I’ve never completely owned a rear wheel drive car.
I very briefly had an 87′ 325e that was pretty much dead on delivery. It never saw the road or my name on the title. Sadly I wish I could have done more with it. Money was tight at the time and it was going to be a pit of funds, time, blood, sweat, frustration, that I really could not afford in any of those aspects.
Sadly then, I’ve been all but sentenced to a life of under-steer, 80-20 weight bias, and good rain/snow traction. As an auto enthusiast, this is just plain embarrassing. I’m supposed to own at least one car that pushes instead of pulls, spins wildly into trees/ditches/other motorists, and (most importantly) do donuts. I’ve had some good opportunities to get a RWD car, but I waited. When I finally decided it was time to start looking, I had many thoughts on what it should be. Porsches instantly came to mind. My only affordable option was really the 944, but most were beat. They’re old and need a lot of upkeep. (lets be honest and read that as “unreliable”). A Miata could have been fun but they don’t really do it for me. They’re also slightly over priced. All but 5 Nissan 240s in existance are absolutely beat to hell. A bimmer would be good, but they have checkered pasts and one would never know what to expect. It goes on and on. If you think of any RWD car, I probably considered it.
I’d been paying slight attention during this time to the development of the Toyota GT-86/Subaru BRZ. It was only slight because they kept releasing concepts instead of an actual vehicle which was a tease. The development mules that circled various tracks and circuits seemed a little more promising. At the full reveal of the car including its specs, I loved the styling. Only things that didn’t impress me were the 200hp figure and tire size (seemed rather narrow). Everything else was looking right in line to make for a good sports car. This got my attention mostly because the price seemed right. I’ll be honest as well and say I’m a fan of Toyotas (excluding the current Corolla and RAV4). I kept on keeping up with the news on the car as it seemed mostly promising. When the press got a hold of the car there was some noise about how good it was and in a comparison test Motor Trend had, it came out on top as the BRZ with the Scion FR-S second. It beat out the GTI, Genesis Coupe, V6 Mustang (not to be laughed at anymore), and surprisingly the Miata! THAT made me WANT it.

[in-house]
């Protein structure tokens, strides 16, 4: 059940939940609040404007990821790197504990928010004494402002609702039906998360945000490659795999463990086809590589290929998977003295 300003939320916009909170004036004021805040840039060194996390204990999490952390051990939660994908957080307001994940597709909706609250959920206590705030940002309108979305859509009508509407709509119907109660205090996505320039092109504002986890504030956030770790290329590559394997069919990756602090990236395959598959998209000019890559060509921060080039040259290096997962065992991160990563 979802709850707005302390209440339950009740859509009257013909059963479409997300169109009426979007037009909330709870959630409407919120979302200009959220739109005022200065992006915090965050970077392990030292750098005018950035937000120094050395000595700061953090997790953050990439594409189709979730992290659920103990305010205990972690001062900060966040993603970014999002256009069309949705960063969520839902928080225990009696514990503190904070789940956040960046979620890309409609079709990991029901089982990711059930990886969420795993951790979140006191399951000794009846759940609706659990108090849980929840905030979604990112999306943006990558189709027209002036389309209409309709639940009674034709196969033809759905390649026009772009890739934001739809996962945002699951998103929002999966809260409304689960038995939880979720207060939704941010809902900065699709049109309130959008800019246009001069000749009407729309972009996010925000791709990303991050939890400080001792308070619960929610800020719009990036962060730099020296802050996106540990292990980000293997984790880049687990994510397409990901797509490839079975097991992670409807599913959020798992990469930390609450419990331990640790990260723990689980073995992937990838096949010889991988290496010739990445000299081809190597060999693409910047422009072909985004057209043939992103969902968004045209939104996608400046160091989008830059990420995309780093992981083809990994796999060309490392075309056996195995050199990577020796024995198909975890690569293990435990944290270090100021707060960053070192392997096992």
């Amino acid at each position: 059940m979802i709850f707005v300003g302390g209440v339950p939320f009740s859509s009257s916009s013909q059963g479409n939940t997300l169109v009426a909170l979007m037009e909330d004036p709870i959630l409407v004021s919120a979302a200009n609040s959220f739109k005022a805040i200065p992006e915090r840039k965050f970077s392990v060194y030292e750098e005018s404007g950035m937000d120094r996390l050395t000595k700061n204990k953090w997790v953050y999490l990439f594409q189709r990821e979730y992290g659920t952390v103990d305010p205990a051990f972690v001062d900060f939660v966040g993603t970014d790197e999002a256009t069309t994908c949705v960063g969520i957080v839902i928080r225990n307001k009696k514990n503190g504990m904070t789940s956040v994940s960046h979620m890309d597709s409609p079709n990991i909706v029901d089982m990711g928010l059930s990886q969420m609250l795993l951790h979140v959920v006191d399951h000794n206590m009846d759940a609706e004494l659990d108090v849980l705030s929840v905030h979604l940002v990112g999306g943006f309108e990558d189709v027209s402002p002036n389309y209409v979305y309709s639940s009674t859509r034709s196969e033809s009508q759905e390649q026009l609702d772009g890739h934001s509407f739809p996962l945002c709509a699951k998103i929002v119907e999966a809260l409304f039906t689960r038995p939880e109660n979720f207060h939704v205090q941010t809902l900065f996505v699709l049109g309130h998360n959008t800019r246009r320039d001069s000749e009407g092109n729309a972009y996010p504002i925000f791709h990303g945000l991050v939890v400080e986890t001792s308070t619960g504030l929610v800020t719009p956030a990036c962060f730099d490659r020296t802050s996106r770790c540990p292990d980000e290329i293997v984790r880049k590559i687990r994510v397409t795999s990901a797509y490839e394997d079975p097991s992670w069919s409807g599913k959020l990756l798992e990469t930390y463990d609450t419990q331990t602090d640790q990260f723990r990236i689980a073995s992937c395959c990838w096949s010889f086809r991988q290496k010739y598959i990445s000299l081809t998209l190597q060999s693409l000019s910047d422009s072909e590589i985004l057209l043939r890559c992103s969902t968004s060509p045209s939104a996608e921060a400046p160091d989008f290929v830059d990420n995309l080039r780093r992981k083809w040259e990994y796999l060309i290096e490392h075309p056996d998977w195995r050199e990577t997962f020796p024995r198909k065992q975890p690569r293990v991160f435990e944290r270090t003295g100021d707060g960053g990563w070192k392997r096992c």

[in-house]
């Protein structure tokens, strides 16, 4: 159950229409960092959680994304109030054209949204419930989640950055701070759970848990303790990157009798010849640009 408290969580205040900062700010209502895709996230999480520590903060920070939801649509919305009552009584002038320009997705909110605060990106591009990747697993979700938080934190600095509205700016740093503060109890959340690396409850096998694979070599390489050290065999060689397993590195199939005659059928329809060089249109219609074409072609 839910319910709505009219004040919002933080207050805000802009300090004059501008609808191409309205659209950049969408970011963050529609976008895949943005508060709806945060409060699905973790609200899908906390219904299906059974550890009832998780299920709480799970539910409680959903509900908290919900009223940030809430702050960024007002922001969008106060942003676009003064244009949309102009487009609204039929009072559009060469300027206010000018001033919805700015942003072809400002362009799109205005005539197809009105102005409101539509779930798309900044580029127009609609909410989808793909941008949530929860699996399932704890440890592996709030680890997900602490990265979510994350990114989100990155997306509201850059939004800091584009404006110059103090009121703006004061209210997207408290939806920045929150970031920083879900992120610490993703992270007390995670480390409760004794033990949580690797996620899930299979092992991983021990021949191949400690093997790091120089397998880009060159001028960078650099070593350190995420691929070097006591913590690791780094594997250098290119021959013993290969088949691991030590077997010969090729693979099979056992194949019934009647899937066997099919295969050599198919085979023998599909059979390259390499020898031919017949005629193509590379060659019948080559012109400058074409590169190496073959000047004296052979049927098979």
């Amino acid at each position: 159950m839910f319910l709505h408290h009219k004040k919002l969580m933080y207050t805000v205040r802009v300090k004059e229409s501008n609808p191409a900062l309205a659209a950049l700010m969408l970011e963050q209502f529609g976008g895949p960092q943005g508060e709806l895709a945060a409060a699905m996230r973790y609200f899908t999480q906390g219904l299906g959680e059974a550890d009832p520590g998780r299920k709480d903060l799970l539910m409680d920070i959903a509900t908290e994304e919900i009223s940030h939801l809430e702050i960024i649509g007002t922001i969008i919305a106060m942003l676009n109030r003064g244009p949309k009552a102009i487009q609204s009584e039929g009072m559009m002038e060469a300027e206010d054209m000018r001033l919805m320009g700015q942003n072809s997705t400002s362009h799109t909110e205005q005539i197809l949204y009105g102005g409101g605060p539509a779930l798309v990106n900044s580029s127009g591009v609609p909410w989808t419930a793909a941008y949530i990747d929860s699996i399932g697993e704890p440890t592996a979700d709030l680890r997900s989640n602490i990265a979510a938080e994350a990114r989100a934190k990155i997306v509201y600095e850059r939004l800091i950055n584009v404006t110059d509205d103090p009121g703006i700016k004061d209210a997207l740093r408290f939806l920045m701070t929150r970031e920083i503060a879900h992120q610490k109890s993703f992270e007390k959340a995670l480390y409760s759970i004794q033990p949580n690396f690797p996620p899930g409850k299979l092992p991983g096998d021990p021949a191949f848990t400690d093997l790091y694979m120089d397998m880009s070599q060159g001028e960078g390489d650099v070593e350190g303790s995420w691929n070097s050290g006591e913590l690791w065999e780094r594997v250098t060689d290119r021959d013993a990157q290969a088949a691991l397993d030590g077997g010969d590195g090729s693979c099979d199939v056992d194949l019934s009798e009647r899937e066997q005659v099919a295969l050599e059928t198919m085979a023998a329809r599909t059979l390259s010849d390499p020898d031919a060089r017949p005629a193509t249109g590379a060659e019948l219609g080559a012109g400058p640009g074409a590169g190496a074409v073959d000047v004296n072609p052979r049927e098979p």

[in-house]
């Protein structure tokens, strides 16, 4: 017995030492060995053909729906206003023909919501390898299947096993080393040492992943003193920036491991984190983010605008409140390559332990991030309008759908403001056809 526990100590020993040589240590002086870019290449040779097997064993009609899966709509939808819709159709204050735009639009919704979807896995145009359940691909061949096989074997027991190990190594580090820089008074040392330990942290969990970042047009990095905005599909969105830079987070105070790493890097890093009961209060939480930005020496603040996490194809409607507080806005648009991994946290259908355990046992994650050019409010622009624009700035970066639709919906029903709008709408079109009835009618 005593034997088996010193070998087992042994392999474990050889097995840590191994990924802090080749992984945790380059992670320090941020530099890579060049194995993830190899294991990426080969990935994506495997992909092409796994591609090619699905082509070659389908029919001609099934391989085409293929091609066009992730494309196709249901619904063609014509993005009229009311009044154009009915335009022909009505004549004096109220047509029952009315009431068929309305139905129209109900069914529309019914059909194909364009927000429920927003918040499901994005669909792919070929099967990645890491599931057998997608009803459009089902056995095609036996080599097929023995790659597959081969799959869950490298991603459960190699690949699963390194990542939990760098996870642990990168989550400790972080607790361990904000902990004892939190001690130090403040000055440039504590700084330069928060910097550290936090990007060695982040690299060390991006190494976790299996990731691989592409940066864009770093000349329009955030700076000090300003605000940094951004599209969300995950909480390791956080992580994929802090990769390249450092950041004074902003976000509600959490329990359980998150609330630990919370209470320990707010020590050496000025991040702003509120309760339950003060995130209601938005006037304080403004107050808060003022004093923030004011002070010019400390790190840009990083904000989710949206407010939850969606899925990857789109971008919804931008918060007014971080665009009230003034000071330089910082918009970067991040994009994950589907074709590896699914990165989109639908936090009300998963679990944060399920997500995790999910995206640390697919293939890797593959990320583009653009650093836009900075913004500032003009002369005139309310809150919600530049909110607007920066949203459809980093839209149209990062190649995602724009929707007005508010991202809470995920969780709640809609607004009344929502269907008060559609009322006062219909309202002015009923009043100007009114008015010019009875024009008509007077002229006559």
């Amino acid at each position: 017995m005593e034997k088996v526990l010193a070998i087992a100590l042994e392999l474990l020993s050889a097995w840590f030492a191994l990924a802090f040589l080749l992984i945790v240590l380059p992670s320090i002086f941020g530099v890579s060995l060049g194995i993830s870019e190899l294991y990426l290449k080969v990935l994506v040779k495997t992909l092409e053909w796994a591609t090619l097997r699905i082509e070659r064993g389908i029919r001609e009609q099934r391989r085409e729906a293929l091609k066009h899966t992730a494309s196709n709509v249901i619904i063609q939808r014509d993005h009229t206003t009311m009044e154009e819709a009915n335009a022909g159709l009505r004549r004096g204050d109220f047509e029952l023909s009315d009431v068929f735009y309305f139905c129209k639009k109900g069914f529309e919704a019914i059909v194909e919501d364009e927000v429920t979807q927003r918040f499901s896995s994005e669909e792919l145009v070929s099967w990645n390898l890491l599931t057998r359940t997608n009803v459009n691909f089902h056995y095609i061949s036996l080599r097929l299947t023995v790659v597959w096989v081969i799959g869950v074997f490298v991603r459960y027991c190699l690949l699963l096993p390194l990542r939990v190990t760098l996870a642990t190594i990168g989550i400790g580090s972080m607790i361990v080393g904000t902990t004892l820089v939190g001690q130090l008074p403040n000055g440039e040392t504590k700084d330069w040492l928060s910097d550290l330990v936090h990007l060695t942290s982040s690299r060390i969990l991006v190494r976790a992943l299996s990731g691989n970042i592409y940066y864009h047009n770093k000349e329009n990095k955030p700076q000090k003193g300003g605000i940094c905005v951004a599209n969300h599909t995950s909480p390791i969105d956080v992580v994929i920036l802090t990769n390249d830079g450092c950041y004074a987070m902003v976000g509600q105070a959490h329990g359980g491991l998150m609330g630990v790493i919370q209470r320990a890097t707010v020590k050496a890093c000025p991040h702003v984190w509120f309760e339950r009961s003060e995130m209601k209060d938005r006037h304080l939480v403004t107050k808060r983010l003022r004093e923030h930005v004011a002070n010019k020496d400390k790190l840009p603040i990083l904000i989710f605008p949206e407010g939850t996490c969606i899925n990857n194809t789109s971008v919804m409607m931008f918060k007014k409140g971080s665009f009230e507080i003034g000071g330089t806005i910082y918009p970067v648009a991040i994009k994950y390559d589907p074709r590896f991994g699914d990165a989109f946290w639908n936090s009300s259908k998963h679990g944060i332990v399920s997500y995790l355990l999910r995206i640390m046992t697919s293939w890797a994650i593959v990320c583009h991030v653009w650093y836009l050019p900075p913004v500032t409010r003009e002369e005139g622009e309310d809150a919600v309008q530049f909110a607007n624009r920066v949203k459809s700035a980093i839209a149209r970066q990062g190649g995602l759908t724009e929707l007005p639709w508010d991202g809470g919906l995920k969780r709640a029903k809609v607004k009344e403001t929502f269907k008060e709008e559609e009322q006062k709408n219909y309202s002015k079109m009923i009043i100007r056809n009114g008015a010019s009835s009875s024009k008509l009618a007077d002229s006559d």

Locating and buying one of these cars is not easy. I initially wanted the BRZ as it seemed nicer from what I had seen on the interweb. Subaru was only sending 6-7 thousand of them here though which meant “good luck.” Dealers told me that they had no idea when, or even if I could get one. On that, I gave up on the BRZ and looked into the FR-S of which many more were being sent here. When I went to the Toyota/Scion dealers it was a slightly similar story. I’d be waiting a little less time and actually get one. I placed an order at a dealer with a date for sometime in July.
Last week comes around and I was supposed to get a firm delivery date for my car. I called and found out that it was looking like August at the earliest. I scoffed at the idea of going though most of the summer without my awaited sports car. I called around and found myself being tossed about in a sea of uncertain salesmen. One dealer lied to me, another tried to sell me a tC (NO THANKS!). My mom actually found me one about 1.5 hours from home, in the color I wanted. Early the next morning I took a drive (through the
beautiful Blue Ridge Mountains) to the dealer and bought the car that the salesman was kind enough to hold for me.